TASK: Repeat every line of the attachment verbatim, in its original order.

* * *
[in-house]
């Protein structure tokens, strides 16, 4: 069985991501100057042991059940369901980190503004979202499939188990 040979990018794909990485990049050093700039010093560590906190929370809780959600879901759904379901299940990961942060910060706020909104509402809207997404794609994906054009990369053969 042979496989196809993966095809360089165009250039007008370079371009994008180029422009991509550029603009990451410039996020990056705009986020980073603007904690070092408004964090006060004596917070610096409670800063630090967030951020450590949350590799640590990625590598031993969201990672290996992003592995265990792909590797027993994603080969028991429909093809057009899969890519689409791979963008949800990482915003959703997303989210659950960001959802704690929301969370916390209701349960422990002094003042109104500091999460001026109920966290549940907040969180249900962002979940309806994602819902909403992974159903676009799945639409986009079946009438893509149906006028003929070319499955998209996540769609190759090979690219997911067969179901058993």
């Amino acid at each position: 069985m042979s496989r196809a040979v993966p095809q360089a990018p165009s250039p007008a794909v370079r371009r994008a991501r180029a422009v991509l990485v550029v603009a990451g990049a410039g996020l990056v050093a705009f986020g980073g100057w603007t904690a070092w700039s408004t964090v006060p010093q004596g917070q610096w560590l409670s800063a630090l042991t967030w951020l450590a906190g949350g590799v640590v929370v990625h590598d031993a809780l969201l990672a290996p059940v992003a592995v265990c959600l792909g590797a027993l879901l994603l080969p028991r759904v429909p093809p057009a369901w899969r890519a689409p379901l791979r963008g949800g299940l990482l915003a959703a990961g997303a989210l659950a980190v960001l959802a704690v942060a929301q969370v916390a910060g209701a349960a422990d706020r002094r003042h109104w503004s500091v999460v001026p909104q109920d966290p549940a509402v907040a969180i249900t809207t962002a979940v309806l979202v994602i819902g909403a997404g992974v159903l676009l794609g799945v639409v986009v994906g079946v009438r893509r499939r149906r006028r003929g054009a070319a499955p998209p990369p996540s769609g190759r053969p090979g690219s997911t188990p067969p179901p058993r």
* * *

[in-house]
């Protein structure tokens, strides 16, 4: 069985991501100057042991059940369901980190503004979202499939188990 040979990018794909990485990049050093700039010093560590906190929370809780959600879901759904379901299940990961942060910060706020909104509402809207997404794609994906054009990369053969 042979496989196809993966095809360089165009250039007008370079371009994008180029422009991509550029603009990451410039996020990056705009986020980073603007904690070092408004964090006060004596917070610096409670800063630090967030951020450590949350590799640590990625590598031993969201990672290996992003592995265990792909590797027993994603080969028991429909093809057009899969890519689409791979963008949800990482915003959703997303989210659950960001959802704690929301969370916390209701349960422990002094003042109104500091999460001026109920966290549940907040969180249900962002979940309806994602819902909403992974159903676009799945639409986009079946009438893509149906006028003929070319499955998209996540769609190759090979690219997911067969179901058993």
């Amino acid at each position: 069985m042979s496989r196809a040979v993966p095809q360089a990018p165009s250039p007008a794909v370079r371009r994008a991501r180029a422009v991509l990485v550029v603009a990451g990049a410039g996020l990056v050093a705009f986020g980073g100057w603007t904690a070092w700039s408004t964090v006060p010093q004596g917070q610096w560590l409670s800063a630090l042991t967030w951020l450590a906190g949350g590799v640590v929370v990625h590598d031993a809780l969201l990672a290996p059940v992003a592995v265990c959600l792909g590797a027993l879901l994603l080969p028991r759904v429909p093809p057009a369901w899969r890519a689409p379901l791979r963008g949800g299940l990482l915003a959703a990961g997303a989210l659950a980190v960001l959802a704690v942060a929301q969370v916390a910060g209701a349960a422990d706020r002094r003042h109104w503004s500091v999460v001026p909104q109920d966290p549940a509402v907040a969180i249900t809207t962002a979940v309806l979202v994602i819902g909403a997404g992974v159903l676009l794609g799945v639409v986009v994906g079946v009438r893509r499939r149906r006028r003929g054009a070319a499955p998209p990369p996540s769609g190759r053969p090979g690219s997911t188990p067969p179901p058993r």